Whenever my husband and I go out to a steakhouse for dinner, he will usually order the prime rib. It is typically one of the most expensive cuts on the menu, for good reason. This roast is cut from the rib section of the cow and includes the rib "eye" as well as a muscle cap, making for a tender and flavorful piece of meat. You can buy these roasts bone-in (also known as a standing rib roast) or boned and tied. If you choose to buy bone-in be sure to get a roast with not less than 3 bones. If you are able to get a roast cut fresh from your butcher, ask for ribs 9-12 (for a 3-rib roast) or 8-12 (4-rib roast), etc. A whole roast consists of ribs 6 through 12- the latter being the most tender part of the roast because it has a larger "cap" which is the tastiest and most tender part of the whole cow.
The first time I bought a rib roast I was expecting to pay a good dollar for it and once I had, I became terrified of ruining it...what a waste of money that would be! I think this is a common fear and why so many folks don't want to take the chance of investing in this beautiful piece of meat while not quite knowing how to prepare it. Well fear not! After some trial and error, I have discovered a fool-proof method of preparing this roast...it will not fail- ever! This method will produce a medium-rare roast with very little shrinkage, and the roast will have cooked evenly throughout, meaning that when you slice it the whole slice will be medium rare, not just the center. If you have guests that prefer their meat a little more done, simply place their slices into the pan juices at the bottom of the roast pan and simmer for a minute.
Today I prepared a boned and rolled roast which was about 5 pounds raw. I seasoned the outside of my roast with salt, pepper, granulated garlic, dried rosemary and a crumbled bay leaf.
Let's say you want to eat at 6 pm. Start at 1:00 pm with a roast that is close to room temperature. The size of your roast doesn't matter...it could be 2 pounds or 9 pounds- whatever, the method and timing is the same. Place the seasoned roast on a rack in a roasting pan that is not more than 2 inches deep. Preheat oven to 375 degrees. Place the roast pan on the lower oven rack and close the oven door. Roast for one hour- do NOT open the door. After one hour turn off the oven. Let the roast sit in the oven for 2 1/2 hours (yes, two- and-a-half hours). Do NOT open the door during this time. After this time is up (at around 4:30), turn the oven back to 375 degrees. Cook the roast for one more hour (including the time it takes the oven to heat). Remove the roast from the oven and tent with foil. While the roast is resting is the time to put your Yorkshires in the oven.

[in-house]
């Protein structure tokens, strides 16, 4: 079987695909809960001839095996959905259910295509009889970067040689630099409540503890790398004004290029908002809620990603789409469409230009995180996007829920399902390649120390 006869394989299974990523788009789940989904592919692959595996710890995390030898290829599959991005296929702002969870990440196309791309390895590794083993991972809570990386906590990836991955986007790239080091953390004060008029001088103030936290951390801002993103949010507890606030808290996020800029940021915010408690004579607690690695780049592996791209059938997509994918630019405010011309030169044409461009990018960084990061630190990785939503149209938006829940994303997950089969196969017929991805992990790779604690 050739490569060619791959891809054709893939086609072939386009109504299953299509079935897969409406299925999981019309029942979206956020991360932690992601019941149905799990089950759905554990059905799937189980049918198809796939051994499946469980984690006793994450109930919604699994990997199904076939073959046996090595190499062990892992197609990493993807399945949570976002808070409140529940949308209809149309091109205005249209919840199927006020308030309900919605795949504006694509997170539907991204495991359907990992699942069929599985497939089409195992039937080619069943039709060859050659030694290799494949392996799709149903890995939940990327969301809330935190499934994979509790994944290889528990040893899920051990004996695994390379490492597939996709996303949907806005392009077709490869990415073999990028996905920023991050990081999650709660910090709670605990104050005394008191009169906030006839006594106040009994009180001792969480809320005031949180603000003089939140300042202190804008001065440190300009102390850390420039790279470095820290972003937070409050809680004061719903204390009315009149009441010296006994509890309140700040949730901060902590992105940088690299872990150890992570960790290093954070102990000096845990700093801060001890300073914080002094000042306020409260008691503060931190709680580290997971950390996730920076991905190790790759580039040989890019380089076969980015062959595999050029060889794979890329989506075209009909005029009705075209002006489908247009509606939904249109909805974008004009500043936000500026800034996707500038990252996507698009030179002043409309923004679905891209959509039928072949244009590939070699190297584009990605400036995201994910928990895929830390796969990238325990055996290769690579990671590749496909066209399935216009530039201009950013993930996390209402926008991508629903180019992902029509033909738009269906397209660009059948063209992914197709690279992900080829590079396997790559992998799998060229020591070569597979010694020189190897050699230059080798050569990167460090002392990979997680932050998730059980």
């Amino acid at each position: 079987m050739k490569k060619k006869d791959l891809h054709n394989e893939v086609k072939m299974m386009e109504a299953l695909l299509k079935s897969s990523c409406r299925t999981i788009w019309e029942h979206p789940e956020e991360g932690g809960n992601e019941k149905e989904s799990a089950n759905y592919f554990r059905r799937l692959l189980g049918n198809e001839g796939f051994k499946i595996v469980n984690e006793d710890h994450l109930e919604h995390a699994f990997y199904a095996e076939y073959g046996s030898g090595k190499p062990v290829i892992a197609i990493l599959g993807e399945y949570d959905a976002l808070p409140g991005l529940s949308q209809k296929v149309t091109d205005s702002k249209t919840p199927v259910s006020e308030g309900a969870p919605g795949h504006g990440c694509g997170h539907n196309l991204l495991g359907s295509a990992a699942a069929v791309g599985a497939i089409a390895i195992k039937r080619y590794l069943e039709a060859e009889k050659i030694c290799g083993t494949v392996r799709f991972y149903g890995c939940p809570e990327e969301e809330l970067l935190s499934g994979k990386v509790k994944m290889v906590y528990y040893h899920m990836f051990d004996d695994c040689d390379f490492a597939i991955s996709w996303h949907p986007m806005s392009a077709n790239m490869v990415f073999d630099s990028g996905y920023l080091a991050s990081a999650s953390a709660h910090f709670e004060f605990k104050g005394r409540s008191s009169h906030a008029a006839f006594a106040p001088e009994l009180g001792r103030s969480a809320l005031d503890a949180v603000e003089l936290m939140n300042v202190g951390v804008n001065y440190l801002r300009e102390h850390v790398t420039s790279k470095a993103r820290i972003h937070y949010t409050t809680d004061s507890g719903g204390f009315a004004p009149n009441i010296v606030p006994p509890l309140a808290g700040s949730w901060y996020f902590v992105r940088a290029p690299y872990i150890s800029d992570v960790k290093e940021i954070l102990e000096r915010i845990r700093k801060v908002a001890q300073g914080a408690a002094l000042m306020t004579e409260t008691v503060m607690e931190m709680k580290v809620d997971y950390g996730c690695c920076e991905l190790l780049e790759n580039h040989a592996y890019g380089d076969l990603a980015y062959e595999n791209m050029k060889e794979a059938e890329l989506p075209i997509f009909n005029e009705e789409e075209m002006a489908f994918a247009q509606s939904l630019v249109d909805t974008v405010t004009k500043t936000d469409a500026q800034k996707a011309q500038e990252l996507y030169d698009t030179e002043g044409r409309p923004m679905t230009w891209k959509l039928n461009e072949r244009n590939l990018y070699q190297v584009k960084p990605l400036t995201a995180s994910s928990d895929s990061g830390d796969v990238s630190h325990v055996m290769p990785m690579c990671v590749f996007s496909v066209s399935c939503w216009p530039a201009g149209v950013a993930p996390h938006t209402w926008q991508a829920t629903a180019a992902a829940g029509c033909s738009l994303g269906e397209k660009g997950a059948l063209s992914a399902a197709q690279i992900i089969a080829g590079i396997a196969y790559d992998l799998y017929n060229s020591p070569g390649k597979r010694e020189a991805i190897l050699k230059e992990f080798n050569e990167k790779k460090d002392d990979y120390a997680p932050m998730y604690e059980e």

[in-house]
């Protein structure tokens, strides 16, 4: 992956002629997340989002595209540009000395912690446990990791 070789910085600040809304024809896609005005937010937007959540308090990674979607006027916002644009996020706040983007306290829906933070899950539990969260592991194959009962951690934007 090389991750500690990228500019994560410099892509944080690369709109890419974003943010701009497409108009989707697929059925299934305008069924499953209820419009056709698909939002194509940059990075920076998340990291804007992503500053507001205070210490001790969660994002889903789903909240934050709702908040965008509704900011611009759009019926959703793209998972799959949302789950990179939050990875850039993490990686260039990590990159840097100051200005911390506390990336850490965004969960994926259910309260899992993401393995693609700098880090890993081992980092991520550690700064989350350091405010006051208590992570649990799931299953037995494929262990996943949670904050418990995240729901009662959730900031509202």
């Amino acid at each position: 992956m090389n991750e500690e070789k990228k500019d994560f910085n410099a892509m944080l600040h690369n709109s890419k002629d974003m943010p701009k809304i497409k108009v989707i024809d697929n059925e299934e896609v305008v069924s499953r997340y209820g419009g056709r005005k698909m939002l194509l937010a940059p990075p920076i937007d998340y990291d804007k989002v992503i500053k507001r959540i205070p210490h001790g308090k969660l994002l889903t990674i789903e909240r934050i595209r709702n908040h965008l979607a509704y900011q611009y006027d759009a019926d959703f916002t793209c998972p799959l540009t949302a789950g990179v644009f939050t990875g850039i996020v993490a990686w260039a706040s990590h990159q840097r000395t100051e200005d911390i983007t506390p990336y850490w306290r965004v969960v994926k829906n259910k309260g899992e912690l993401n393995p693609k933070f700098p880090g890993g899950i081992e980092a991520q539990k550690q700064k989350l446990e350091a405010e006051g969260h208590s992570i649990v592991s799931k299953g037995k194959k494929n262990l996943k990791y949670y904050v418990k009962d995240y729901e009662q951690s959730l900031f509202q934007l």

Yorkshire puddings are surprisingly easy to make; you just need to know 3 easy tricks to get the biggest, fluffiest yorkies ever:
1) There are 3 main ingredients in Yorkshire pudding: egg, milk, flour. No matter how many yorkies you want, just remember that the quantities of these three ingredients are always equal by volume; i.e., if you have 1 cup of egg, use 1 cup of flour and 1 cup of milk, plus salt and pepper.
2) Once your batter is mixed, let it come to room temperature.
3) Always heat your muffin pan, then heat the oil in the muffin pan before pouring in the batter.
Crack 4 eggs into a measuring cup and whisk. Check the volume of egg in the cup; measure this same volume of flour and milk and combine all three ingredients in a bowl. Using a hand mixer, mix until smooth. Whisk in some salt and pepper. Pour into a liquid measure with a pour spout. Let come to room temperature.
Once your roast has come out of the oven, turn the heat up to 450 degrees. Put your muffin pan into the oven (the heavier the pan the better); let it heat for a couple of minutes. Remove pan from oven and spoon the clear fat drippings from the roast into the muffin holes. Divide the fat evenly. Add more vegetable oil as necessary to get approximately 2 teaspoons of fat in each cup (it doesn't have to be exact). Put the pan back in the oven and heat until the oil is hot, a minute or two. Open the oven door, pull out the rack a bit to expose the muffin tin and divide the batter evenly into the holes about a third of the way up. Close the oven and bake for 20 minutes or so, until the yorkies have puffed up and browned. Remove from oven and serve.
In the photo above, you will see that today I used a mini-bundt tin. The yorkies puffed up beautifully but ended up with a huge hole in the center. I think I'll stick with a regular muffin tin next time.